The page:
Finally, how could I not include Oia!
On our penultimate day in Santorini, we visited Oia which is the most popular town on the island. It is acclaimed as the most ‘touristy’ place to visit and one local warned us to get there especially early due to the fact that over 60,000 people will be strolling through the narrow streets before midday. We were recommended to set off to get there before nine in the morning and that is what we intended to do. We woke up early and got down to the bus station at Fira to go to Oia. There were dozens of people there and we managed to get on an early bus even though we had to stand.
After an exhausting half an hour journey where our bus was driving up and down endless jagged roads, we finally arrived in Oia, only to realise that half the islands inhabitants were there too. It was pandemonium getting off our coach in the midst of a busy car park ‘drop off’ bay with numerous other large coaches too. People were embarking coaches while others were still trying to get off. It was extremely busy and we had to fight our way past tour groups of hundreds of people to reach the main square. From there, we found the routes to the best view of those famous churches which are photographed and branded on all the Santorini souvenirs and posters. The churches were beautiful, but we could not even get close to them as tourists were roped off from going nearer due to safety reasons.
Clambering over rocky paths, we followed the sea of tourists armed with selfie sticks and cameras to wait patiently in queues for the ‘Instagram photos.’ I was extremely disappointed with how busy it was and how obsessed everyone was for their photos – it may seem hypocritic and contradictory as I got those photos myself and was there to see these churches too, but Instagram had misled and deceived me when it came to Oia. Bloggers always make their shots appear effortless and perfect, when they are probably photoshopped or at least staged. Standing in the endless lines of tourists on those small cobbled streets at 9:30 in the morning, already under the glaring sun and unbearable heat really made me come to realisation and understand that I wouldn’t be able to get the photos I wanted and that was alright, because now when I look back on my trip, I was pleased with the photos I did get that were connected to the best moments. The worst memories are linked to Oia and yet my happiest are linked to Imervigli and the beautiful scenery there. Although the churches in Oia were incredible and the cliff views were remarkable, my opinions of the actual sights will be undermined due to my strong feelings on the extreme tourism and crowded streets, not to forget the buildings that had fallen into disrepair just next to the prominent blue-domed churches.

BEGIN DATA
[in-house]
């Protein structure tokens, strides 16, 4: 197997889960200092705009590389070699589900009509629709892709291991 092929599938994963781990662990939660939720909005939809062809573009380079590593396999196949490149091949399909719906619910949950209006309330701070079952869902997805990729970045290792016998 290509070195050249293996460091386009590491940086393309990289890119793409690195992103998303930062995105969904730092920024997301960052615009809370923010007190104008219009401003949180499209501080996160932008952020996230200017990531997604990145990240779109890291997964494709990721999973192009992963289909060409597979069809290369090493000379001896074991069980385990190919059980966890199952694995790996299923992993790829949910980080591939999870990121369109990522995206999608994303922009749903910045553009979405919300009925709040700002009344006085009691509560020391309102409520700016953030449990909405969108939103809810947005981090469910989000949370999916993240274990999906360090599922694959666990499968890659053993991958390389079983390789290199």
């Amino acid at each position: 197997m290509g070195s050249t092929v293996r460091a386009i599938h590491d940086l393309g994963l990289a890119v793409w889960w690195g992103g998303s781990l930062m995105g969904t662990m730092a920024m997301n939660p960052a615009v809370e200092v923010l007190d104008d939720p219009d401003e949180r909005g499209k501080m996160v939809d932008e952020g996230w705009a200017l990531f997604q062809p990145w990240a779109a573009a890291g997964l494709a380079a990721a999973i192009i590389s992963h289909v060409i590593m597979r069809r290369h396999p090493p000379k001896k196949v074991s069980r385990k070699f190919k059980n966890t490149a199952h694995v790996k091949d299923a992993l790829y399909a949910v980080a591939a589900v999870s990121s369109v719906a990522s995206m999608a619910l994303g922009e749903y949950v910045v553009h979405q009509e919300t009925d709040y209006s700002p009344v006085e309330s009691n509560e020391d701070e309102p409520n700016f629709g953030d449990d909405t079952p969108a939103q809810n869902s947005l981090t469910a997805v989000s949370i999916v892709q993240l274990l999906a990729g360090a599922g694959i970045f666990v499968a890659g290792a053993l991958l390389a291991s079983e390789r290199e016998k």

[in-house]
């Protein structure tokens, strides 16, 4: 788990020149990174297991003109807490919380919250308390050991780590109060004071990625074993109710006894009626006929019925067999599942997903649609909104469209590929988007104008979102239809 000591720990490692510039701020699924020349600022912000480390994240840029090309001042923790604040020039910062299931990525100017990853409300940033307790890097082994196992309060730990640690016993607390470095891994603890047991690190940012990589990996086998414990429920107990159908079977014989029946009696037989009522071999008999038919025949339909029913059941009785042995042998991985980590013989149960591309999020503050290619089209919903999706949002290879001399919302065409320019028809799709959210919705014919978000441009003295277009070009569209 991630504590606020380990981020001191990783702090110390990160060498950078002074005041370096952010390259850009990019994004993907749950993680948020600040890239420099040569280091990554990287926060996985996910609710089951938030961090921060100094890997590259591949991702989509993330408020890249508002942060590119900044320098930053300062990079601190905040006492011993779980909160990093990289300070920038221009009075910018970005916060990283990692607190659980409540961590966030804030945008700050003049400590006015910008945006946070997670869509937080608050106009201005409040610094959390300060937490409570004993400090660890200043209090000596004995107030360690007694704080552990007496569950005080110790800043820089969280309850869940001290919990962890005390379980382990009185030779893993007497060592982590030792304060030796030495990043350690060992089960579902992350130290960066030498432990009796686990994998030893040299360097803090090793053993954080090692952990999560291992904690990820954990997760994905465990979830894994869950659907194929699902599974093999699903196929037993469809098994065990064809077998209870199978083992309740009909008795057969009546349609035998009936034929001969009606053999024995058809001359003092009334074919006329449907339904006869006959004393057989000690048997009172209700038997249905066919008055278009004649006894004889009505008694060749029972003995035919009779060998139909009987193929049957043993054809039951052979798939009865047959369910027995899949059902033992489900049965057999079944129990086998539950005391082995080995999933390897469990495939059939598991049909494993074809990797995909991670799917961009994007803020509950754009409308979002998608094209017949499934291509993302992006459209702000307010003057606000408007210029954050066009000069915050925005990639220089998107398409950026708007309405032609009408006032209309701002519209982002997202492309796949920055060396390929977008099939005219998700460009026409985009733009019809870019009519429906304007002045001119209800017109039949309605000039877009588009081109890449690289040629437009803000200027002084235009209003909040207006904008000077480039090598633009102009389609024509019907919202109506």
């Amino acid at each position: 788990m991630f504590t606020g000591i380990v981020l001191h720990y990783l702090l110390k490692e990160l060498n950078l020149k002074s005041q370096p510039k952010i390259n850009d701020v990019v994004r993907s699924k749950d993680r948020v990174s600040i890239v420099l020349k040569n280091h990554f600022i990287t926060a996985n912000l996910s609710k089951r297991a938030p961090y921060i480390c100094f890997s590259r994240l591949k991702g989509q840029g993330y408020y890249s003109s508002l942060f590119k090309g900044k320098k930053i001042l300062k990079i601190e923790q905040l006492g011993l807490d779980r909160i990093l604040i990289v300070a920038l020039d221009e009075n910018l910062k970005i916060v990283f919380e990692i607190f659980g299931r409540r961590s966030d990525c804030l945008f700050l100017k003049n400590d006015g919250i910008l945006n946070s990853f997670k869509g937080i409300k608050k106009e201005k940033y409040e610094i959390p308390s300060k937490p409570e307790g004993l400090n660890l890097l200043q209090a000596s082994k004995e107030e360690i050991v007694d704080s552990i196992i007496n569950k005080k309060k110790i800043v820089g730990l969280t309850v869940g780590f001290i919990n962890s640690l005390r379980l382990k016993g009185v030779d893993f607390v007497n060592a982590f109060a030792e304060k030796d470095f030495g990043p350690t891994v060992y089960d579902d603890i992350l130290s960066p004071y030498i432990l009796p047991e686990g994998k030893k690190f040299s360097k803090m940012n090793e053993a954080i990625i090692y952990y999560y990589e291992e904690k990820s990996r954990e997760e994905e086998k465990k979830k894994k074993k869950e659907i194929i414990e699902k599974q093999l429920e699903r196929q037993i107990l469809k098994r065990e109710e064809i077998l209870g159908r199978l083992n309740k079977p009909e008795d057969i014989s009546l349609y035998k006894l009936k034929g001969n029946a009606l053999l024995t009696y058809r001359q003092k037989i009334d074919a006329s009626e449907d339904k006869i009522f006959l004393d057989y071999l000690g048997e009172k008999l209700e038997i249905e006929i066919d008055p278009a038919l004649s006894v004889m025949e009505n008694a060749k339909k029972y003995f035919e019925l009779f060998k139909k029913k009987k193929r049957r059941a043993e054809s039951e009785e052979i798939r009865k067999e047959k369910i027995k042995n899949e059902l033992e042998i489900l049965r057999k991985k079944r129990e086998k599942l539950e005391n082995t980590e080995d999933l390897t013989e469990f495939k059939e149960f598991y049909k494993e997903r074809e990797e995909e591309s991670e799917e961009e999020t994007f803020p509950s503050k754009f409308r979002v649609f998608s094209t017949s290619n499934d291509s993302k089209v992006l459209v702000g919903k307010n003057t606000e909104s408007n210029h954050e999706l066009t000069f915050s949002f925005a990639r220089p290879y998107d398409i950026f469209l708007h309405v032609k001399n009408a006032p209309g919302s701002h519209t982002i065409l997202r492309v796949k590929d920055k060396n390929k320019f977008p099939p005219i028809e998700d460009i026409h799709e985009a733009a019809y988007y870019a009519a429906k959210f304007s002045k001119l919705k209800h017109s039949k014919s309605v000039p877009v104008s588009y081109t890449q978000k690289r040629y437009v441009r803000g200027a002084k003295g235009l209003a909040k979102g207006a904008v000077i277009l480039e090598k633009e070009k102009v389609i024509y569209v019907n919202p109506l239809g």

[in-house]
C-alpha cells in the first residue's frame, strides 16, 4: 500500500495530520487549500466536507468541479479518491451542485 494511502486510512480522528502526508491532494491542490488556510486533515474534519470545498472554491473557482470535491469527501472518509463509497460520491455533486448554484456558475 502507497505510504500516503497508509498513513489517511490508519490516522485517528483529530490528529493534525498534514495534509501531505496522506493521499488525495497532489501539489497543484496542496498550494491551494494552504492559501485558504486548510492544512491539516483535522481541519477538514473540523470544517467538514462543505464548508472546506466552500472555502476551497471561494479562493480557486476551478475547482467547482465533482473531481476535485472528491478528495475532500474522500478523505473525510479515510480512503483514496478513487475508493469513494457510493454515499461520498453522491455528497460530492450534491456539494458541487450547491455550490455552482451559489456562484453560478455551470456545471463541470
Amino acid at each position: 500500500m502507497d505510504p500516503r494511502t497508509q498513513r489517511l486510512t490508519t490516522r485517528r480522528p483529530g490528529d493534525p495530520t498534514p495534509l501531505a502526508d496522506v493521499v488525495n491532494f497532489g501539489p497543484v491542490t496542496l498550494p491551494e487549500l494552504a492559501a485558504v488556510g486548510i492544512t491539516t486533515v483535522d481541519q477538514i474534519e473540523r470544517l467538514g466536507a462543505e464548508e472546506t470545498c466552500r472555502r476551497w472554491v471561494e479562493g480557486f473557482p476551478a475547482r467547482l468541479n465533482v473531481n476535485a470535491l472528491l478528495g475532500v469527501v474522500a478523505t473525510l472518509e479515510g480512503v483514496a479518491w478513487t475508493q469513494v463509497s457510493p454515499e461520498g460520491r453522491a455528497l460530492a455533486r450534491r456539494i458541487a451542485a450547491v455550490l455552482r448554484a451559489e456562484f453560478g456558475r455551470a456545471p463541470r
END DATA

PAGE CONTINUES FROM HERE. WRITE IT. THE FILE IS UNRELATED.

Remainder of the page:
I haven’t actually recommended a food spot, but my family and I loved eating at Galini’s which was a short walk away from my accommodation in Firastefani. Although quite expensive, you will not regret it! The food was delicious and included homemade ingredients. The prices are mainly high|due to the stunning views as the café is situated ideally over the caldera cliff – it is quite windy! The staff were always kind and usually quick to serve us. We loved eating lunch there and getting coffee there too!
Thank you for reading this blog! I hope you enjoyed it and although you may have disparate views to mine, I hope you will still like visiting Santorini and if you have already been I hope you enjoyed it too! I tried to be honest in my reflection of the trip and also what I enjoyed the most, if you would like to read my travel blogs on Athens and Naxos where I write about my recommendations, be sure to check out the links above. Additionally, if you enjoyed this blog, please share it or comment your views – I would love to know them! For similar content click here to read my blog called ‘Instagram vs reality’ that features Santorini.
Please also check out my facebook – @bethlucyblogs which I just started for more updates on blogs and travels! Thank you once again for reading this blog – my final one of my Greek series! Make sure to keep in touch to see what my next travel blog will be on!